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Background

Part of my work in networking and telco involves automating telnet sessions when legacy hardware doesn't offer easy solutions in other interfaces. Many older pieces of equipment can only be accessed via craft ports (RS-232 serial ports), SNMP, or telnet. Sometimes telnet is the only way to access specific information, however telnet is designed as a human interface and thus requires screen scraping. In addition, there is also the issue of scraping screens where only portions are updated in order to save bandwidth (see ncurses). In my work I have used ActiveState Expect and the Python telnet library.

Question

Which languages and libraries are able to automate telnet sessions and have the following requirements:

  • Suitable for large projects (e.g. Tcl doesn't seem to scale as well as Python in my experience and seems outdated)
  • Cross Platform (e.g. Pexpect does not work on Windows and Activestate Expect behaves differently on Windows plus requires DEP on newer machines to be turned off)
  • Able to screen scrape sessions that repaint portions of the screen (similar to the behavior of ncurses in command-line programs)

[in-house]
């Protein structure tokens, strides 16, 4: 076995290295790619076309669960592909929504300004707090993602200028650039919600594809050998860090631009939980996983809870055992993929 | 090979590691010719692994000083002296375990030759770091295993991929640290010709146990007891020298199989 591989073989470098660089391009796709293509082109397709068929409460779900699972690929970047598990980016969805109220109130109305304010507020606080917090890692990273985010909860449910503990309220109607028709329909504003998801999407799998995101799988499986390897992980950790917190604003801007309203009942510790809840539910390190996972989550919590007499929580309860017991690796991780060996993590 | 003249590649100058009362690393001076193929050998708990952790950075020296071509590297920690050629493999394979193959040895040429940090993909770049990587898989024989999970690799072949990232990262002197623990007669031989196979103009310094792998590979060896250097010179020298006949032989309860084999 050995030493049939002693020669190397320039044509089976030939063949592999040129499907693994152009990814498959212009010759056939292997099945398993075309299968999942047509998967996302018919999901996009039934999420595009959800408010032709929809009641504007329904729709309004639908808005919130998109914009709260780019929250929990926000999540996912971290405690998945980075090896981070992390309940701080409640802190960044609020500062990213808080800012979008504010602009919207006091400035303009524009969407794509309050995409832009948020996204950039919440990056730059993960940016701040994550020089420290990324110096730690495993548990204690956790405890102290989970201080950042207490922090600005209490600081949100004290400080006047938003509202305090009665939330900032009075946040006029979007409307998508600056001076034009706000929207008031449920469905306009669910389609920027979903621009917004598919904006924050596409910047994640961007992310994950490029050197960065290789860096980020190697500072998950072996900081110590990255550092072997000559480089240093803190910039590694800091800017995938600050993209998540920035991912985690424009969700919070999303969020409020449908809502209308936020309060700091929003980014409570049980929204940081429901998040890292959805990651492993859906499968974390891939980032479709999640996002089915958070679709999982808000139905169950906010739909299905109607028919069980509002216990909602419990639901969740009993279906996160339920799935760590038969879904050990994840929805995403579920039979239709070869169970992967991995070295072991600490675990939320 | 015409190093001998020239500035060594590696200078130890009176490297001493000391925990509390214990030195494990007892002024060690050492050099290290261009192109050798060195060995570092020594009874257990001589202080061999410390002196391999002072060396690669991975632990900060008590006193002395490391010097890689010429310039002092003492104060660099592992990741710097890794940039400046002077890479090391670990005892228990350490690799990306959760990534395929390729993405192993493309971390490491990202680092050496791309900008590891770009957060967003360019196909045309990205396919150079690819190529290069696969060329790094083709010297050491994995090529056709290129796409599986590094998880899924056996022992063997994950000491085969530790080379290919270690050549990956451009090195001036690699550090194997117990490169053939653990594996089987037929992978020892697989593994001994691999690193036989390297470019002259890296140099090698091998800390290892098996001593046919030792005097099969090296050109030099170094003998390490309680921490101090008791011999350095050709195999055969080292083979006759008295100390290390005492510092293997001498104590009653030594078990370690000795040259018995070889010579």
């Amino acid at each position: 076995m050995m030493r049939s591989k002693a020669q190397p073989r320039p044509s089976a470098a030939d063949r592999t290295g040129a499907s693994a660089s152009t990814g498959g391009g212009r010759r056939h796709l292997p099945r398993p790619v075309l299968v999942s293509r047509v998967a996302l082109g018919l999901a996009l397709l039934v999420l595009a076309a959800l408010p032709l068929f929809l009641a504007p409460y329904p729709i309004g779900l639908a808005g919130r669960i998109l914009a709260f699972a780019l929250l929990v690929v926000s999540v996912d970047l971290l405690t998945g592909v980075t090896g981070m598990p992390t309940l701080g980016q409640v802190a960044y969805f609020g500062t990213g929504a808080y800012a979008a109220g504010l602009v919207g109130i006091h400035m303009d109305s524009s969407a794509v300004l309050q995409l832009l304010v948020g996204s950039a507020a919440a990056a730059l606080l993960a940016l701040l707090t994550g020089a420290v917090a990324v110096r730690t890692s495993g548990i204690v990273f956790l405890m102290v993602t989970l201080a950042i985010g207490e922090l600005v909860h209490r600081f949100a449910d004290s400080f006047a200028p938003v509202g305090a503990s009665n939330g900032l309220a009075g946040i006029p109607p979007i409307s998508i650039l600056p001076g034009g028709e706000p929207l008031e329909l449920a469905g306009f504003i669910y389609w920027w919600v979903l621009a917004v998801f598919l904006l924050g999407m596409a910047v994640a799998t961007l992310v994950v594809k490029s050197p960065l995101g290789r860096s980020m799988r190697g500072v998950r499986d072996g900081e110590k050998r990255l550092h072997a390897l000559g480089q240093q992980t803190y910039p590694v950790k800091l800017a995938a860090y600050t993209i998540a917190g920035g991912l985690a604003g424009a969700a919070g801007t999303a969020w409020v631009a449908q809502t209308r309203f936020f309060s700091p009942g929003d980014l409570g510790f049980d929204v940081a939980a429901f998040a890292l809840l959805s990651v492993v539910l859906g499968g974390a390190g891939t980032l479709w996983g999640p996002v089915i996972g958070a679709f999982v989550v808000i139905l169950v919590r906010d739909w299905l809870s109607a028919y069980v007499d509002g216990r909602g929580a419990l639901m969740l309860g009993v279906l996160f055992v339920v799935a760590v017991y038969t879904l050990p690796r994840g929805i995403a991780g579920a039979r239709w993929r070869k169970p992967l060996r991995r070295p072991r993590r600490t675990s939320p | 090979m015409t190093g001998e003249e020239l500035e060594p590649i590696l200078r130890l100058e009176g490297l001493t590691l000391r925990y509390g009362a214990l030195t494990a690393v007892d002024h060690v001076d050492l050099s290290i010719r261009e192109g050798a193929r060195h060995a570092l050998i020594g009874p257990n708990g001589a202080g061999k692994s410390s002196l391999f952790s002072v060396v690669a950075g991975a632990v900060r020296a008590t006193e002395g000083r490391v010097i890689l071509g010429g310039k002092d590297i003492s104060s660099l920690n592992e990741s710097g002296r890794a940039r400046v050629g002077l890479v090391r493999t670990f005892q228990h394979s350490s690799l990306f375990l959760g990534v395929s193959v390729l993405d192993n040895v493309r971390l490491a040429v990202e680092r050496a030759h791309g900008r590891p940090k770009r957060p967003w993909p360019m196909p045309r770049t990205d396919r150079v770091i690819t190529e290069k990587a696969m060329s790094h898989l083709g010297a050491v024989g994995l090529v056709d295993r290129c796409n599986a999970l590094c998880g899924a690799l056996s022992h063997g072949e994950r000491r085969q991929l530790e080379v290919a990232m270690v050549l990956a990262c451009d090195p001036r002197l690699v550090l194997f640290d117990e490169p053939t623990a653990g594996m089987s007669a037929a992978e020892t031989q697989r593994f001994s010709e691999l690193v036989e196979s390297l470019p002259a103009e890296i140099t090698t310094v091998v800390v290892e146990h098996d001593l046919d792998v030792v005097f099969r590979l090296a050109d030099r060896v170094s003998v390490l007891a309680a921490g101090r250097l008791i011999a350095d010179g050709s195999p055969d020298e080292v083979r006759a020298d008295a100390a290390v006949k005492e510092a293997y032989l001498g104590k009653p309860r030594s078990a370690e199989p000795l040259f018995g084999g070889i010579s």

• Free as in beer!

A preferable solution would also include the following:

  • Easily redistributable (e.g. Does not require some huge runtime to be installed on a machine.)
  • Also works for SSH, serial connections, and other command-line interfaces.
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1 Answer 1

up vote 2 down vote accepted

Take a look at demos/Expect/term_expect in the ActiveTcl distribution. It emulates a cursor-addressable terminal and allows you to test output at specific screen locations. Check out the example screen-scraping code at the end of the file.

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That's interesting, but what if a user does not know where output will be located? Also, doesn't the location vary based on the current screen size, or is there a default screen size that most terminals agree on? –  pokstad Jan 14 '10 at 20:57
1  
Back when terminals were hardware, most had 80 columns x 24 rows, so I would expect that to be the default size, and that's the size term_expect uses. You could experiment to find the screen locations of fields you want, or you could grab the whole screen area with [$term get 1.0 end] and then use regexp or other string commands to search within that. –  Colin Macleod Jan 15 '10 at 8:49

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